By Kelly Youngblood
While reports of the Zika virus spreading globally are running rampant throughout the news media, local health officials tell us the risk isn’t very high closer to home.
“There is minimal concern at this time for residents of Champaign County,” said Awais Vaid, an epidemiologist at the Champaign-Urbana Public Health District.
Although the chances are slim for a person to contract the Zika virus in the Champaign-Urbana area right now, certain precautions should still be taken if you are pregnant or trying to become pregnant.
Dr. Franklyn Christensen, who specializes in obstetrics and gynecology at Carle Hospital, said while the risk is low, pregnant women or those trying to conceive should pay attention to the CDC’s list of places to avoid travel.
Mexico, Puerto Rico, and the Dominican Republic are among the countries pregnant women should consider postponing travel to.
The Zika virus is spread through a bite from an infected mosquito. About one in five people infected with Zika virus become ill. Symptoms are usually mild and can include fever, rash, joint pain, or conjunctivitis. Some cases may be severe with complications.
Anyone can contract the virus, but the real risk is for microcephaly in unborn babies, Christensen said.
According to the CDC website, “there have been reports of a serious birth defect of the brain called microcephaly and other poor pregnancy outcomes in babies of mothers who were infected with Zika virus while pregnant.”
Christensen noted that unborn babies are not always affected if the mother contracts the Zika virus.
There are still a lot of unknowns about the Zika virus at this time but Vaid said it’s best to take precautions.
“It is always better to err on the side of caution and follow the CDC recommendations to avoid potential risks,” he said.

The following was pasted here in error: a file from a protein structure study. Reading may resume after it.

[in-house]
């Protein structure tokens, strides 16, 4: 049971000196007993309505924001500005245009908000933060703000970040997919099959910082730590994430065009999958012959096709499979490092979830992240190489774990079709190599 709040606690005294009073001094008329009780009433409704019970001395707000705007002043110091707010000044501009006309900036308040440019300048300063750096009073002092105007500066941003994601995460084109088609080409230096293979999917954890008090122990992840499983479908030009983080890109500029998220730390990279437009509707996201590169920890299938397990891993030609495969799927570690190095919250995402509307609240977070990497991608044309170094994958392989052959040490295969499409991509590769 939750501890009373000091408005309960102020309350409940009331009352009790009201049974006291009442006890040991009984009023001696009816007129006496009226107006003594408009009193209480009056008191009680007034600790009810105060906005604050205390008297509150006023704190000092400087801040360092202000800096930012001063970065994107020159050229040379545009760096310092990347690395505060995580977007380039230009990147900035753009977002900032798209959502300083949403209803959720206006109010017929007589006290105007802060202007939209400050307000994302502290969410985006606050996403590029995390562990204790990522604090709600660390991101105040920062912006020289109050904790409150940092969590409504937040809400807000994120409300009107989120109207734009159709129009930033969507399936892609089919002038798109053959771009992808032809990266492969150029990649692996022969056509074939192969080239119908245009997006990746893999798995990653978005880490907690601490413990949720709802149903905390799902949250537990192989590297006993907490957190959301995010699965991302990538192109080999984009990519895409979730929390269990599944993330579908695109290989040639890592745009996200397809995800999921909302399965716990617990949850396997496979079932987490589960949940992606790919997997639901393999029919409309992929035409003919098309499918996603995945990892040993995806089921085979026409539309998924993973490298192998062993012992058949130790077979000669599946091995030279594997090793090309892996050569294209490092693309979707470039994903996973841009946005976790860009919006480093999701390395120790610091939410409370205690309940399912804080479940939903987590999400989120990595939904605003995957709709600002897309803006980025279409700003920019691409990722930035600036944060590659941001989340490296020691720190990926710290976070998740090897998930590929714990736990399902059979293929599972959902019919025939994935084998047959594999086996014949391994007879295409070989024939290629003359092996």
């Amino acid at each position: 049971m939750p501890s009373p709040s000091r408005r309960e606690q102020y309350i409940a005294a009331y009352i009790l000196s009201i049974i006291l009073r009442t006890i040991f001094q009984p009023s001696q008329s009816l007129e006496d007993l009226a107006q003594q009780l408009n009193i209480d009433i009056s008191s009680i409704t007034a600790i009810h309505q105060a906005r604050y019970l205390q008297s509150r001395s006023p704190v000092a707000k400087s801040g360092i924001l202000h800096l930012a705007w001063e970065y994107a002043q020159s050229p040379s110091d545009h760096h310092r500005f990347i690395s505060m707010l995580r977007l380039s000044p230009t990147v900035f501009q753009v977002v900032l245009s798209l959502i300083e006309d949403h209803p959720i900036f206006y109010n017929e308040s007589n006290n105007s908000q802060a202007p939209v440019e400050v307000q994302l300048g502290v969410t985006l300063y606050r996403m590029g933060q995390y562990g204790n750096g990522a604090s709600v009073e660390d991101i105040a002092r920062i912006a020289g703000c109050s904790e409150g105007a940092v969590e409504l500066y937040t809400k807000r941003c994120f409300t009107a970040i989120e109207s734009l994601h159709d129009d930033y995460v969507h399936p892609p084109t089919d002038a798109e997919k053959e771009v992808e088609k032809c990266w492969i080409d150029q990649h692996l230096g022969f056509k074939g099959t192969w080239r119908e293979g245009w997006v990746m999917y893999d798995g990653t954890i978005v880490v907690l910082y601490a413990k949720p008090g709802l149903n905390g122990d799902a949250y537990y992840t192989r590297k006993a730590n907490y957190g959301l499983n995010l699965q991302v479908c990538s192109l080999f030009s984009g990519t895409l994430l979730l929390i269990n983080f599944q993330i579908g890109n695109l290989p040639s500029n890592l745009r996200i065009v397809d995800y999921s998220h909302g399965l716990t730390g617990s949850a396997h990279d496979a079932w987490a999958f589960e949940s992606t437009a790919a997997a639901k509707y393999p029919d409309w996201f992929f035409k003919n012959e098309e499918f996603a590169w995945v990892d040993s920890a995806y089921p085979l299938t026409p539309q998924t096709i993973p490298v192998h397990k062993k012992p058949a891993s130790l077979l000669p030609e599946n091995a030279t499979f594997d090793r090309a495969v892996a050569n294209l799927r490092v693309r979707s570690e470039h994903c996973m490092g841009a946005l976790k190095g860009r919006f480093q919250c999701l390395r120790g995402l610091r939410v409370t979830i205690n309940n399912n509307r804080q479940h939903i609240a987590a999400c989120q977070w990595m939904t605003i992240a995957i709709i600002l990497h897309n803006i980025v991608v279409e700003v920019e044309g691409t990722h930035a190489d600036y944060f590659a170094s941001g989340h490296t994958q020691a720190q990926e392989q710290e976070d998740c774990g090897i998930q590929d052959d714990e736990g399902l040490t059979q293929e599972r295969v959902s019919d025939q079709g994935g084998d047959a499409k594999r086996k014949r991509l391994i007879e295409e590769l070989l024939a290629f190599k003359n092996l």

“Defer travel to countries that have been identified with widespread disease. If you have standing water or puddles and pools of water around your house, which creates an environment for mosquitoes to breed, you should get rid of it. Apply insect repellent when outdoors, especially in spring and summer,” Vaid added.
Christensen said as the weather warms up, it will be important to stay up to date on where the virus spreads.
If women who are pregnant or trying to conceive must travel to areas on the CDC’s warning list, Christensen recommends they take the following steps:
- Apply insect repellent as directed on the product to them and their family. Repellent with DEET is safe when pregnant.
- When also using sunscreen, apply that first and then the insect repellent.
- Wear long sleeves and pants to reduce exposure to mosquitoes.
- Use mosquito netting while sleeping.
The list of specific areas where Zika virus transmission is ongoing changes over time so travelers are asked to check back for updates and the latest recommendations. Travelers can also consult PAHO for a list of Latin American countries with ongoing transmission.
The Champaign Urbana Public Health District will meet with representatives from local health agencies Thursday to discuss information about the Zika virus.
Julie Pryde, CUPHD administrator, said any time there is a new issue or illness on the rise, they like to meet with community partners such as hospitals, clinics, EMS, and the University of Illinois to share information.
Christensen said Carle is prepared to evaluate, diagnose, and counsel anyone potentially exposed to Zika.
“Ideally, we want zero people affected here,” Christensen said. “We are helping other providers in the area with the information they need to help their patients.”
CDC Recommendations for Pregnant Women or Women Trying to Become Pregnant
- Women who are pregnant (in any trimester):
- Consider postponing travel to any area where Zika virus transmission is ongoing.
- If you must travel to one of these areas, talk to your doctor first and strictly follow steps to prevent mosquito bites during your trip.
- Women who are trying to become pregnant:
- Before you travel, talk to your doctor about your plans to become pregnant and the risk of Zika virus infection.
- Strictly follow steps to prevent mosquito bites during your trip.